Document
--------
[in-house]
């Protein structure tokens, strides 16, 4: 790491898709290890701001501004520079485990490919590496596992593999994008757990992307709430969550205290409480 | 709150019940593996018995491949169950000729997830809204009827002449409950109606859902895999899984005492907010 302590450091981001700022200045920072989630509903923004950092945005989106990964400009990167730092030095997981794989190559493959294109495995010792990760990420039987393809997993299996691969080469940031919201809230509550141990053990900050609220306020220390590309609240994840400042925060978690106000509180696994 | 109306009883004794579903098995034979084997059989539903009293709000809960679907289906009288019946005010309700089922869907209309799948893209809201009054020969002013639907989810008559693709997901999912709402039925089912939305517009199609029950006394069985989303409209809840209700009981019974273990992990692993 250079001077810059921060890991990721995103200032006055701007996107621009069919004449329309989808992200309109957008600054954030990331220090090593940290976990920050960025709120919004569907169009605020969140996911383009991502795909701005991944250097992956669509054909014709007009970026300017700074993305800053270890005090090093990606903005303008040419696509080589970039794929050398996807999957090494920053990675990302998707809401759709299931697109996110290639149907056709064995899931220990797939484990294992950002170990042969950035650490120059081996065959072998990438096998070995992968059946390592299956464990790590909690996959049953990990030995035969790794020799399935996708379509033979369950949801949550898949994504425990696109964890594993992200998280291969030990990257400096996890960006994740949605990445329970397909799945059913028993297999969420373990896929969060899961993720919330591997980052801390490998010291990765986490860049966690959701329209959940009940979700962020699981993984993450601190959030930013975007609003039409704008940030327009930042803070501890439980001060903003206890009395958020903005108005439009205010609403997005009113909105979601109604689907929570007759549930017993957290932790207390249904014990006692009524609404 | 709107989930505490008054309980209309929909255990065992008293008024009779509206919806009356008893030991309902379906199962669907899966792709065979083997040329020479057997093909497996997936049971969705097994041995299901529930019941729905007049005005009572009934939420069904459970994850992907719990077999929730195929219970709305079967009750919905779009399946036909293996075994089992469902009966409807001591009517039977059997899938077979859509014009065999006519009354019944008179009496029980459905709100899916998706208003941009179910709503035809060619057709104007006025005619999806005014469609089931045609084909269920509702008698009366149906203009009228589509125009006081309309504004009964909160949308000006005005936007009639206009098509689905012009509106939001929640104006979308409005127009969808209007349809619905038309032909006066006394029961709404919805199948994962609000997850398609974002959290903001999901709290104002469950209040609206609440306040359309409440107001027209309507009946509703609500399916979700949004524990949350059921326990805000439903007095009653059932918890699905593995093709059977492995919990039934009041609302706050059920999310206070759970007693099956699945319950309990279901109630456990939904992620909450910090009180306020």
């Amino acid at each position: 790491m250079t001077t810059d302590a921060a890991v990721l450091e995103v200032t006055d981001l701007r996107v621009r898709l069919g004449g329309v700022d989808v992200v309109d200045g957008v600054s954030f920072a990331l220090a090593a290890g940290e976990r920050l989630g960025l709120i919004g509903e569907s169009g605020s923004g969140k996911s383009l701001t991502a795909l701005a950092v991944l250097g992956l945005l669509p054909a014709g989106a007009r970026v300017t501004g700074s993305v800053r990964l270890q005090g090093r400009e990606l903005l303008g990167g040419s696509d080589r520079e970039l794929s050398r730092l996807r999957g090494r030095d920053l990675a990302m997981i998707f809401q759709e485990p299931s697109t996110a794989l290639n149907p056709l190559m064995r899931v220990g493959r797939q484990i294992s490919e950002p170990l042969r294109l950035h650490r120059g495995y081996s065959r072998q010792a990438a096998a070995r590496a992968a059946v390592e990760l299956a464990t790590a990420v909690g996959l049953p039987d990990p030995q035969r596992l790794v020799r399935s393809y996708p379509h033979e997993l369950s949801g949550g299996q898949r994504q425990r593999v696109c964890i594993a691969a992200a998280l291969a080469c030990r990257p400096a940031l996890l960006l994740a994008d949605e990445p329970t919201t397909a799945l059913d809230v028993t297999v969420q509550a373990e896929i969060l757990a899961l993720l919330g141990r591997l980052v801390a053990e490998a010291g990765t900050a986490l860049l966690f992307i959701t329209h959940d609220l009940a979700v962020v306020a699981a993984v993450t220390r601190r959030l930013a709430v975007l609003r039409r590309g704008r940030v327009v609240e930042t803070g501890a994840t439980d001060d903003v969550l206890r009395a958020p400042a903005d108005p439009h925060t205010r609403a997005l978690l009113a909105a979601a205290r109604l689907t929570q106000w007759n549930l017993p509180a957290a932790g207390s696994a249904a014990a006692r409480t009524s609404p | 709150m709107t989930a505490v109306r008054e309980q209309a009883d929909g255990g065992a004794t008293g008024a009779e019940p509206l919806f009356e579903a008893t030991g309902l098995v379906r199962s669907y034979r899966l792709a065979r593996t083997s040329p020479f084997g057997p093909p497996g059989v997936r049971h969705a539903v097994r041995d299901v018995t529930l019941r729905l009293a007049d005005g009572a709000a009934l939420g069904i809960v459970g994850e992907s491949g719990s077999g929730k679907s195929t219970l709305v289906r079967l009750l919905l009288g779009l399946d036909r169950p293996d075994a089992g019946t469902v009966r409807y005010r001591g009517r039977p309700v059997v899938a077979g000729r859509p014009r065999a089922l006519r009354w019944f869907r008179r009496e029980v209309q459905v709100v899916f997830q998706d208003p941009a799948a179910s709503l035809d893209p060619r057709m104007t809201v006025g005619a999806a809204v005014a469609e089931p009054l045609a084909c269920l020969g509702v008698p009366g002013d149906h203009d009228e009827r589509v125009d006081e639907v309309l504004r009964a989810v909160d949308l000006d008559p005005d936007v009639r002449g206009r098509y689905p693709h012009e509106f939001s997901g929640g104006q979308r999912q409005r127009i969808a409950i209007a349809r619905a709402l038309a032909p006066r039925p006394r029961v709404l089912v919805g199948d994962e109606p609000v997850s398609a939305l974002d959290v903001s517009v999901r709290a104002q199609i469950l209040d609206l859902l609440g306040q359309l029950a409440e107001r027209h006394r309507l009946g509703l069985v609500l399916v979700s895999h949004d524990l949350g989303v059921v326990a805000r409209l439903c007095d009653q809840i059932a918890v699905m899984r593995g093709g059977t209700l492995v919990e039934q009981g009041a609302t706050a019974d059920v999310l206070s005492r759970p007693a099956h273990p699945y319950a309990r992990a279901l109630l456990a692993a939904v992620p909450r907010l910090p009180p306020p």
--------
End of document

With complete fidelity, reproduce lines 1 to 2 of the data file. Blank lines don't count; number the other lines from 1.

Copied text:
[in-house]
């Protein structure tokens, strides 16, 4: 790491898709290890701001501004520079485990490919590496596992593999994008757990992307709430969550205290409480 | 709150019940593996018995491949169950000729997830809204009827002449409950109606859902895999899984005492907010 302590450091981001700022200045920072989630509903923004950092945005989106990964400009990167730092030095997981794989190559493959294109495995010792990760990420039987393809997993299996691969080469940031919201809230509550141990053990900050609220306020220390590309609240994840400042925060978690106000509180696994 | 109306009883004794579903098995034979084997059989539903009293709000809960679907289906009288019946005010309700089922869907209309799948893209809201009054020969002013639907989810008559693709997901999912709402039925089912939305517009199609029950006394069985989303409209809840209700009981019974273990992990692993 250079001077810059921060890991990721995103200032006055701007996107621009069919004449329309989808992200309109957008600054954030990331220090090593940290976990920050960025709120919004569907169009605020969140996911383009991502795909701005991944250097992956669509054909014709007009970026300017700074993305800053270890005090090093990606903005303008040419696509080589970039794929050398996807999957090494920053990675990302998707809401759709299931697109996110290639149907056709064995899931220990797939484990294992950002170990042969950035650490120059081996065959072998990438096998070995992968059946390592299956464990790590909690996959049953990990030995035969790794020799399935996708379509033979369950949801949550898949994504425990696109964890594993992200998280291969030990990257400096996890960006994740949605990445329970397909799945059913028993297999969420373990896929969060899961993720919330591997980052801390490998010291990765986490860049966690959701329209959940009940979700962020699981993984993450601190959030930013975007609003039409704008940030327009930042803070501890439980001060903003206890009395958020903005108005439009205010609403997005009113909105979601109604689907929570007759549930017993957290932790207390249904014990006692009524609404 | 709107989930505490008054309980209309929909255990065992008293008024009779509206919806009356008893030991309902379906199962669907899966792709065979083997040329020479057997093909497996997936049971969705097994041995299901529930019941729905007049005005009572009934939420069904459970994850992907719990077999929730195929219970709305079967009750919905779009399946036909293996075994089992469902009966409807001591009517039977059997899938077979859509014009065999006519009354019944008179009496029980459905709100899916998706208003941009179910709503035809060619057709104007006025005619999806005014469609089931045609084909269920509702008698009366149906203009009228589509125009006081309309504004009964909160949308000006005005936007009639206009098509689905012009509106939001929640104006979308409005127009969808209007349809619905038309032909006066006394029961709404919805199948994962609000997850398609974002959290903001999901709290104002469950209040609206609440306040359309409440107001027209309507009946509703609500399916979700949004524990949350059921326990805000439903007095009653059932918890699905593995093709059977492995919990039934009041609302706050059920999310206070759970007693099956699945319950309990279901109630456990939904992620909450910090009180306020």